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Racism in medicine manifests as cumulative deprioritization over many small decisions

Beyond the Rhetoric: This is how Black people die

Harry Alford | 1/11/2021, 11:28 a.m.
Are all doctors and registered nurses racist..
Harry Alford is Co-Founder of humble ventures, a venture development firm accelerating tech startups in partnership with large organizations and investors. Harry Alford

Are all doctors and registered nurses racist? Not overtly. “But this is one (common) way Black patients receive different care: Cumulative deprioritization,” writes Physician Scientist, Tamorah Lewis. Cumulative deprioritization is when implicit bias unconsciously affects decisions — It is deadly.

Bias can play a role in whose COVID-19 symptoms are taken seriously, like Dr. Susan Moore. Moore was a Black doctor who died of COVID-19 after complaining of racist treatment. “He made me feel like a drug addict,” Moore said, accusing a white doctor of downplaying her complaints of pain and suggesting she should be discharged. Bias cost Moore her life. “Her medical degree did not save her from the racism that she endured while battling for her life,” tweeted Dr. Omolara Uwemedimo.

From my experience this year, she’s absolutely right.

Last year, when very little was known about COVID-19, my dad was admitted to the intensive care unit (ICU). He would be diagnosed with flu and pneumonia. After a week, the hospital released him still with fluid in his lungs. Over the course of several weeks, my mom would find my dad unresponsive three times in their bed. Three times she called 911. He would continually be diagnosed with pneumonia again and again and again.

During the previous two hospital admissions, his blood pressure was allowed to soar, and his sugar glucose levels were high. It’s important to note that although my dad had diabetes and heart trouble in the past, he had no evidence of diabetes or heart disease in the most recent years.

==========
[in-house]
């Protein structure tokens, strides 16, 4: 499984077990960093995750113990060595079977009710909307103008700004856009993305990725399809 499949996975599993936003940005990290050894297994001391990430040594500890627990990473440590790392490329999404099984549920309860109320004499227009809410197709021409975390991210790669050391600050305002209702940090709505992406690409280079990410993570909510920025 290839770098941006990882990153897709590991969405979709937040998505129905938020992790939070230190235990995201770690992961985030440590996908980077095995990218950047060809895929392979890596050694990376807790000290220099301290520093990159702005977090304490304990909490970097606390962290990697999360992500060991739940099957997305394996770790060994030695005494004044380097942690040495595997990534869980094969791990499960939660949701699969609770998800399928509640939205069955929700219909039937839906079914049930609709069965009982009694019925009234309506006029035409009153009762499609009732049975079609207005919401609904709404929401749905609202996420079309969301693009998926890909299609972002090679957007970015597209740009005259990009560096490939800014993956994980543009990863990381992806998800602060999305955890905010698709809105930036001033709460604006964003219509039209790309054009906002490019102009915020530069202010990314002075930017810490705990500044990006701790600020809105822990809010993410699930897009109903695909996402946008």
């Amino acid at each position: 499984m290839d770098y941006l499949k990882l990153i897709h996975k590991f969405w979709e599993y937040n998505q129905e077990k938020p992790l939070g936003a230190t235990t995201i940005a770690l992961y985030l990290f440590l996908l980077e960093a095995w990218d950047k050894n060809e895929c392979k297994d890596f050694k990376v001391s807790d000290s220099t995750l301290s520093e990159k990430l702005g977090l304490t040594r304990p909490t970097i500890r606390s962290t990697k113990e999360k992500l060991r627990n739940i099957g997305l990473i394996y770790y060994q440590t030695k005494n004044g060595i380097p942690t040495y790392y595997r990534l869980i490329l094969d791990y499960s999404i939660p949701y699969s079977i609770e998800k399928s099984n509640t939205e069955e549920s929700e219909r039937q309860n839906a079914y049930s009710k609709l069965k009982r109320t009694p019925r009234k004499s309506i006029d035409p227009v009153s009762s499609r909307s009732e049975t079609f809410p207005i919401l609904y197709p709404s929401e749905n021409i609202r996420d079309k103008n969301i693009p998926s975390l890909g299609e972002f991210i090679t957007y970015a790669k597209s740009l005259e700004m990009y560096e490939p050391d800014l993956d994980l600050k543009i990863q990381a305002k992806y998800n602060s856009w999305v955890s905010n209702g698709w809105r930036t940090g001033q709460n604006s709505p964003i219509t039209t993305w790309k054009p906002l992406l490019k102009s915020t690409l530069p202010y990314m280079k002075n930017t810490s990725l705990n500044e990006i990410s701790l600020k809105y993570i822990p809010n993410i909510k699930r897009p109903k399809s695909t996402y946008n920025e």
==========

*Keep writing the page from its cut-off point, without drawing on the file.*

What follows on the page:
When the cardiologist spoke to my dad for the third admission for the very first time, he said demonstratively, “So you are here because you do not take your meds regularly.” What!? We knew then that we had to advocate for dad as much as possible. My mom, twin brother, and I created a 24-hour shield, working from the hospital by day on our laptops. We wore logos of all the schools we attended to show we are an educated family. We spoke openly about our dad, so the staff knew he leads a purpose-driven life. At night, my brother and mom alternated sleeping in the chair or on the bench. I went home at night to care for my toddler and pregnant wife.

We knew that if they allowed our dad to go home that night, that he might not wake up the next morning. We demanded to speak to every leader on the floor, insisting he receives a sleep study — a medical treatment without being admitted to a hospital — while still in the hospital. With every clarifying question asked, we were met with a demeaning valuation of his life.

In Moore’s Facebook post, she chronicled her discharge from the hospital, her return home, and her condition's worsening. “I was home for less than 12 hours. Spiked a temperature of 103 and my blood pressure plummeted to 80/60 with a heart rate of 132. I’m back in the hospital, a different hospital, Saint Vincent Carmel.” (Ironically, my brother and I were born in this hospital.) Moore said that she was diagnosed with pneumonia but that she received “compassionate care” and the pain medication she needed at her new hospital. In her last update, Moore said she was being transferred to intensive care. Moore maintained that if she were white, she wouldn’t have received such poor treatment explaining, “This is how Black people get killed. When you send them home.” She died on Dec. 20.

Death by COVID-19 or not, there is nothing insignificant about life, especially when taken from us. To our immense delight, we brought our dad home, and he is doing well. He’s able to blow socially distant kisses to his two grandsons from his driveway.

We saw firsthand how deep subconscious beliefs could deprioritize Black life. As a society and in our respective professions, we must do a better job of being socially aware of our own biases. As Dr. Tamorah Lewis advised, “I unlearn it & actively fight against it in life and every patient encounter. But first, I had to admit it and look for it. If all in medicine followed suit, #DrSusan Moore would not be a hashtag.” I am amplifying Dr. Moore’s story and I’m doing something about it.

Harry Alford is co-founder of Humble Ventures, a venture development firm accelerating tech startups in partnership with large organizations and investors.

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